In DepthParticle Physics

Giant atom-smasher gears up to chase whiff of new physics

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Science  18 Mar 2016:
Vol. 351, Issue 6279, pp. 1248-1249
DOI: 10.1126/science.351.6279.1248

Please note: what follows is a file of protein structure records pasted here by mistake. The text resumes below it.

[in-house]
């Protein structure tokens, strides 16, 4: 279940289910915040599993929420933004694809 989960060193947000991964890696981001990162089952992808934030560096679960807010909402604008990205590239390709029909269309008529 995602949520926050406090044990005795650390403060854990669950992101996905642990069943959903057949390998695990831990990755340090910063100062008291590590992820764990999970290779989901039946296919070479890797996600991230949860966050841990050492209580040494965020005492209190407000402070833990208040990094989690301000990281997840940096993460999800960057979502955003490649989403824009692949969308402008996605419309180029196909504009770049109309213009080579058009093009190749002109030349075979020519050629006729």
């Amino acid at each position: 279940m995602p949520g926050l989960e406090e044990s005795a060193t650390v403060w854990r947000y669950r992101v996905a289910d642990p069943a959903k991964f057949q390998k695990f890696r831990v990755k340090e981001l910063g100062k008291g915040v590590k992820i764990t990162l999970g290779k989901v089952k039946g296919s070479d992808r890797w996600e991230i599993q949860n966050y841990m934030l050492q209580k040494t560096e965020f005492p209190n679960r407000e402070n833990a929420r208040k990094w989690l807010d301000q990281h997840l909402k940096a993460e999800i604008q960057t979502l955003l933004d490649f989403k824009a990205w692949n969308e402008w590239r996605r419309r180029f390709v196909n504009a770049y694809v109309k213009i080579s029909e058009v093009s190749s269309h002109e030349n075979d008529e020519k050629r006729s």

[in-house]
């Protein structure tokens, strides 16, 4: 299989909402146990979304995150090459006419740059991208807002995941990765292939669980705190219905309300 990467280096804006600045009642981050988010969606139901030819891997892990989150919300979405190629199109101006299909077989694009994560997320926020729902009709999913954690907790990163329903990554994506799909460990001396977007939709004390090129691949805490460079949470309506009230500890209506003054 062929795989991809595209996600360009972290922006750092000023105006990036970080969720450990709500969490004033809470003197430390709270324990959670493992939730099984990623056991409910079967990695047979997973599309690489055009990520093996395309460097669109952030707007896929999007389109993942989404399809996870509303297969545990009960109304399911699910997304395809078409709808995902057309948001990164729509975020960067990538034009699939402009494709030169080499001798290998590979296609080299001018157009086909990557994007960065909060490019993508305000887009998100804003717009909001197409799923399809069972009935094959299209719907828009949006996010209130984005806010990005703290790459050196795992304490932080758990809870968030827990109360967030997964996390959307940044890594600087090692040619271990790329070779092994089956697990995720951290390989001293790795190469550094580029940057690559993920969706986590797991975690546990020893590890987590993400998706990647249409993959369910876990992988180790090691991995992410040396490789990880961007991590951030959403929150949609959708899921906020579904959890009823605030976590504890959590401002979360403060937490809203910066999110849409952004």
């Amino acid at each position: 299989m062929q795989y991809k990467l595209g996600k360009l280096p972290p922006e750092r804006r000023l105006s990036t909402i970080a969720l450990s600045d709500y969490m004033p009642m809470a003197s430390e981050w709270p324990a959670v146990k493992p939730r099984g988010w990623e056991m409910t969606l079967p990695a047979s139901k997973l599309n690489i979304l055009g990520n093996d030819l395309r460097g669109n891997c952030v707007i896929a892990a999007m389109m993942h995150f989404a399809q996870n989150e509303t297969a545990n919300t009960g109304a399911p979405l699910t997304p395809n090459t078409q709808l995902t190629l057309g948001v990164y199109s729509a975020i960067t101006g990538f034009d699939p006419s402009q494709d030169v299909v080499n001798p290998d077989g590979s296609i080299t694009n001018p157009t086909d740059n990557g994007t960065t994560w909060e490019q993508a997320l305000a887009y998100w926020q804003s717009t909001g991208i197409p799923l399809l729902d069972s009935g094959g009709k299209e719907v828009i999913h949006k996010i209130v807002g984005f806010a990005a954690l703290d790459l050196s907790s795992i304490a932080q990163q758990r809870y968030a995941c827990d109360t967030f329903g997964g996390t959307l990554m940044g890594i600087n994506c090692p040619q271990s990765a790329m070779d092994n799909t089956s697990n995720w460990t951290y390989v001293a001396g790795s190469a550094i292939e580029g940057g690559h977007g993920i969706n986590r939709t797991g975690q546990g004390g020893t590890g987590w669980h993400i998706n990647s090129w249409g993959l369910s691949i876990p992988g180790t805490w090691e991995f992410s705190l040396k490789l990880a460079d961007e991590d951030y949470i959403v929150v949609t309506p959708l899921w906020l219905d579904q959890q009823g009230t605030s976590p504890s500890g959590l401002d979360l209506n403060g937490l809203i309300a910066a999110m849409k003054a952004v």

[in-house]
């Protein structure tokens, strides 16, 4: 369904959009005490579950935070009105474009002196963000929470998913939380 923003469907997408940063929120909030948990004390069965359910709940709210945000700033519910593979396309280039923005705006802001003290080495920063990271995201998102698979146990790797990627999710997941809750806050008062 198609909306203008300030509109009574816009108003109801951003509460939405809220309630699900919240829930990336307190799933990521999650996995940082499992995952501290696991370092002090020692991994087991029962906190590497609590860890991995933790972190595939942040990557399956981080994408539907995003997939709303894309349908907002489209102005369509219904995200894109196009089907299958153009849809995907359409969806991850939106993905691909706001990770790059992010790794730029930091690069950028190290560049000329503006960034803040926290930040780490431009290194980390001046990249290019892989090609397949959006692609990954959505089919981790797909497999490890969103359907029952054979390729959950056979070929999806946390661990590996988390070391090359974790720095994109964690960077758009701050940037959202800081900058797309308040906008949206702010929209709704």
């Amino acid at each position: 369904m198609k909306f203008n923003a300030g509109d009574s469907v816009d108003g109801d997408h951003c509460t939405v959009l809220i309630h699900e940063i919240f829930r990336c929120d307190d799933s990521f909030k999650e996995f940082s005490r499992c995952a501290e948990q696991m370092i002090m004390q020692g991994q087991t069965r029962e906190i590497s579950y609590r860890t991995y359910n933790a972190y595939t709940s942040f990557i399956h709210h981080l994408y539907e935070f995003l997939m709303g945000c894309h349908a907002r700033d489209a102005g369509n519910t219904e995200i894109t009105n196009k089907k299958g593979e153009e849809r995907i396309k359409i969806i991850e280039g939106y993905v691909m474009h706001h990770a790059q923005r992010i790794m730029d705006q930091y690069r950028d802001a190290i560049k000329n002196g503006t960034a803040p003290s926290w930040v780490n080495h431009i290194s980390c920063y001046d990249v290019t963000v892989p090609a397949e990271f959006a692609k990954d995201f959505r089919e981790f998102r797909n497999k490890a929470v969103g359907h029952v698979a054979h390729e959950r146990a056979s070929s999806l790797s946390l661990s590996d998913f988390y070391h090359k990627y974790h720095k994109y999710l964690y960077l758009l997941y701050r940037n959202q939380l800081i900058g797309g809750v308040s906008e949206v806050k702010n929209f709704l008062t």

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Physicists at the world's biggest atom-smasher—the Large Hadron Collider (LHC) at the European particle physics laboratory, CERN, in Switzerland—are about to start a new data run. They are eager for results. Last year, the LHC blasted out hints of an unexpected new fundamental particle—potentially the first one in decades not predicted by physicists' standard model of fundamental forces and particles. If real, the new particle would resemble the famed Higgs boson but would be about six times as massive. Some physicists think it is just another, heavier Higgs. Others, however, say its decay patterns suggest that still other novel particles may be at work. Theorists are scrambling to figure out how such newcomers might fit into theories, such as supersymmetry, that extend the standard model. Experimenters at CERN say they should have enough data to test last year's signals within months—although figuring out what lies behind them if they're real could take much longer.